I hadn’t thought a place could change this much.
Nearly 30 years ago I visited Marrakech and I remember a pushy, leering place, with men almost grabbing at me to get me into their shops. The only two times I’d ever been tricked in travel happened there.
I spotted a handbag I liked and negotiated the price, as one does in Marrakech. I took it away, proud of my purchase and my clearly superior bargaining skills. It was made of soft Moroccan leather, with a flap over the front, a bit like a saddlebag. But when I lifted the flap, the section underneath was far darker than the rest. This particular item had been sitting in the sun for weeks, months perhaps, and the exposed section had naturally faded. This incident was self-inflicted; I should have opened the bag before buying it. But it left me with a sour taste about being cheated.
That sour feeling was reinforced when I bought a small sheepskin, gleaming white and soft as cashmere. The salesman kindly wrapped it for transport but when I opened it at home, instead of my creamy sheepskin I found a mottled brown and beige thing, of sheared hair, pieced together with leftovers. Another lesson learned: never let a purchase out of my sight after I’ve paid.
I also remember Moroccan salesmen (they are inevitably men, since most women are still at home) as being far pushier. Men would try to drag me physically into shops, often locking their fingers around my arm for emphasis. The verbal assault was constant, a din of come hithers, of look only, of cheap cheap cheap. For someone who likes her own company and shuns crowds, I felt under constant pressure. The experience was not a good one.
Recently I returned to the scene of these dastardly crimes, mentally armed to ward off the hard-sell and primed to check each purchase with minute precision.
The economic crisis in Europe hit Morocco hard and business has not been good, so I expected things to be even worse. Yes, I was still approached by every stall-owner, but gently, asking me if I’d have a look, and most surprisingly, allowing me to leave with a smile when I said No. No snickers, no pulling, no howling. Just a smile and a thank you (of course being nearly 30 years older probably had something to do with it).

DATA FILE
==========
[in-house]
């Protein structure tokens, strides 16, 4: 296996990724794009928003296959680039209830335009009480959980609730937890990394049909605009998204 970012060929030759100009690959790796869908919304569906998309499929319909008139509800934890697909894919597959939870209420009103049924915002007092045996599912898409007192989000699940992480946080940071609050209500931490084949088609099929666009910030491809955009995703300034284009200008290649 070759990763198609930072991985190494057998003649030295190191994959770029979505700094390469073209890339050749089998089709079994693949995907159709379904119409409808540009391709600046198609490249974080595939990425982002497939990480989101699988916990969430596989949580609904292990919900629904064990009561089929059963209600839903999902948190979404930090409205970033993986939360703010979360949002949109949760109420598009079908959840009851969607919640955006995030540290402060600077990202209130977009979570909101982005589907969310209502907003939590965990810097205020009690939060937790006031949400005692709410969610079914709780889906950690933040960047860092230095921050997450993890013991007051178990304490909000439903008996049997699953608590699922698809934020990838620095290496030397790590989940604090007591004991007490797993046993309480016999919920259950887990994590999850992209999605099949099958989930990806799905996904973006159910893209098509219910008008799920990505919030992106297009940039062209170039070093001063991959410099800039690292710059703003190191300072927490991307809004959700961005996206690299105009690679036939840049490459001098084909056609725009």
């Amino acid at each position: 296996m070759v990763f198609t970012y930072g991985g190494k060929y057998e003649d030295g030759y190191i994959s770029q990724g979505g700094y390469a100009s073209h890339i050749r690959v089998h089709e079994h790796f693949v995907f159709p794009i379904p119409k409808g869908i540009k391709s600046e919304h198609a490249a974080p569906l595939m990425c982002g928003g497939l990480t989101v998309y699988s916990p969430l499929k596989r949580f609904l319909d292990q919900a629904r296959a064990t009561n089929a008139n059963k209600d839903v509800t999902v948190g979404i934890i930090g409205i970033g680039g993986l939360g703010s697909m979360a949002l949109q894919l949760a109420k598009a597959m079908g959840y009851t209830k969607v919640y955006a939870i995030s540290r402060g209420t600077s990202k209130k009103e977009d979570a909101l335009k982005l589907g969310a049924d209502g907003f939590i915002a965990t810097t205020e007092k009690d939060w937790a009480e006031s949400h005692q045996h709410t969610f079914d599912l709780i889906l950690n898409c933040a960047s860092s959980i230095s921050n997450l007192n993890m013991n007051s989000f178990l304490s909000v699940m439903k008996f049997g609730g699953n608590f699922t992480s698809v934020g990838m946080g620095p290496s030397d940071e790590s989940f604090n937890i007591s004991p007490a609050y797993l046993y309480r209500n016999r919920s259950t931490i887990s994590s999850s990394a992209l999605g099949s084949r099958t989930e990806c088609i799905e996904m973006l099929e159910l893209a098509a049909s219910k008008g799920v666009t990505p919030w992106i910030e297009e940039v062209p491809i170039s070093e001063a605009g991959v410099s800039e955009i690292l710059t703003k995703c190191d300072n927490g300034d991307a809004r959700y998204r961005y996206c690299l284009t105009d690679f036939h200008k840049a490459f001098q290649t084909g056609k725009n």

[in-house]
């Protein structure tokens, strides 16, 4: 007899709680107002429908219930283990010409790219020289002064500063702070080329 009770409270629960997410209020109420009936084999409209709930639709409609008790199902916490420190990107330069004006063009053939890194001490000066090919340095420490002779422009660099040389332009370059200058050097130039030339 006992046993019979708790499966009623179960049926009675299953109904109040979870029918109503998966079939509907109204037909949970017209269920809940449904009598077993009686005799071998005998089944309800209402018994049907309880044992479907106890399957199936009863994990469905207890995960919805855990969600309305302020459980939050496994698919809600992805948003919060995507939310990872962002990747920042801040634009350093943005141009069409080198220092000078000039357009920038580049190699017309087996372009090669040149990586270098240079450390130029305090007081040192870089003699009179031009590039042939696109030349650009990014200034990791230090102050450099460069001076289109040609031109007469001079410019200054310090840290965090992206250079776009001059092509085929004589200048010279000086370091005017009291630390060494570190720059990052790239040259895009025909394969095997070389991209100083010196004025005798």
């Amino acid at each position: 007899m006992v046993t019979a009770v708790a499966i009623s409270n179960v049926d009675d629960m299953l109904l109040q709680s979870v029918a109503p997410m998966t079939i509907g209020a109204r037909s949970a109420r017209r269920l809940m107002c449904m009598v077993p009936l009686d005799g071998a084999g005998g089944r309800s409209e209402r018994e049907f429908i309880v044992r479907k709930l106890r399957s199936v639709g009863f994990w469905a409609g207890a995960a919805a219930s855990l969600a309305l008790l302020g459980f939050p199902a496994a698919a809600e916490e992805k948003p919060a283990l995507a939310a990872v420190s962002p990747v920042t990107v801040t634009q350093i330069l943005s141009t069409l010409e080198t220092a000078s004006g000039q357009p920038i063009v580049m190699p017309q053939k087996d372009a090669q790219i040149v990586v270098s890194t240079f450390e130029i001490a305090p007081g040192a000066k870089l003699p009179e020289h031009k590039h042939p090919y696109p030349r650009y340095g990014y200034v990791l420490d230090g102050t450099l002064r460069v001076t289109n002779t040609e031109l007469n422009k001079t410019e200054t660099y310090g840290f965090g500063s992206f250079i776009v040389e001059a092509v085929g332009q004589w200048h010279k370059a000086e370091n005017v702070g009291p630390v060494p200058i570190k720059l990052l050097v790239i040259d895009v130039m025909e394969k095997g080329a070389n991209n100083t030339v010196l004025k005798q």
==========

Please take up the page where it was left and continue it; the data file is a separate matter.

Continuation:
Nor did I experience any of the scamming I had been so geared to expect. I wasn’t shortchanged in the three weeks I spent in the country, and found people to be generally honest, even in the face of my own mistakes with unfamiliar currency. I met hope and goodwill, artistry and history, huge pride and an unwillingness to be considered second-class in any way. The country is admittedly poor and many people live near the poverty line, but to most Moroccans I spoke to, that was a temporary situation.
So what happened? There are still scammers, as there are in any country, and men still lust after foreign women, especially those who appear vastly different than the local women they know, because they are blonde or dress differently. But the come-ons were lighter and more polite.
That doesn’t mean women don’t get hassled – they do. But some of the edge is off.
I’m told that strong economic growth has helped. So has a concentration of tourist police, both in uniform or less visible, dressed as beggars or tourists. Urban Morocco has significantly modernized, and television has brought other cultures into everyone’s home.
Morocco evolved – but I had not, bringing with me old attitudes and expecting things to be as they were in 1987. I failed to arrive with an open mind, and instead dragged my prejudices with me across decades.
Places do change.
But sometimes, the hardest thing to pack is an open mind.
This post is part of the #Indie30 challenge – 30 Days of Indie Travel, by Bootsnall.